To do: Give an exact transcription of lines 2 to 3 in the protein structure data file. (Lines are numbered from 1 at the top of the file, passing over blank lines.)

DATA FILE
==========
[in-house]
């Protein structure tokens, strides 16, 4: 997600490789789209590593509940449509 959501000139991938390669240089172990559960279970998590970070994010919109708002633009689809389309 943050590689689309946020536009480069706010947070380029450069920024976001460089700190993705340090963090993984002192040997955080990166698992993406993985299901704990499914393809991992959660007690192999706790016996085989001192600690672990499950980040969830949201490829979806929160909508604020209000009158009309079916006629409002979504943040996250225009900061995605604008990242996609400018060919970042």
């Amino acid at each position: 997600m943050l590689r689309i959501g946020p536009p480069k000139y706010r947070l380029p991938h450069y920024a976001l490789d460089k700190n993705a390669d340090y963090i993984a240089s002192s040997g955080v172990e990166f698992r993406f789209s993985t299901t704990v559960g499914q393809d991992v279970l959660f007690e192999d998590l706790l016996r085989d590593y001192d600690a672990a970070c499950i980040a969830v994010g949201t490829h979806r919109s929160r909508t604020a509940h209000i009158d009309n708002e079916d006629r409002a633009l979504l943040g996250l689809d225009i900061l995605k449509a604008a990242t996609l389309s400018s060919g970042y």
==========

């Protein structure tokens, strides 16, 4: 997600490789789209590593509940449509 959501000139991938390669240089172990559960279970998590970070994010919109708002633009689809389309 943050590689689309946020536009480069706010947070380029450069920024976001460089700190993705340090963090993984002192040997955080990166698992993406993985299901704990499914393809991992959660007690192999706790016996085989001192600690672990499950980040969830949201490829979806929160909508604020209000009158009309079916006629409002979504943040996250225009900061995605604008990242996609400018060919970042």
């Amino acid at each position: 997600m943050l590689r689309i959501g946020p536009p480069k000139y706010r947070l380029p991938h450069y920024a976001l490789d460089k700190n993705a390669d340090y963090i993984a240089s002192s040997g955080v172990e990166f698992r993406f789209s993985t299901t704990v559960g499914q393809d991992v279970l959660f007690e192999d998590l706790l016996r085989d590593y001192d600690a672990a970070c499950i980040a969830v994010g949201t490829h979806r919109s929160r909508t604020a509940h209000i009158d009309n708002e079916d006629r409002a633009l979504l943040g996250l689809d225009i900061l995605k449509a604008a990242t996609l389309s400018s060919g970042y």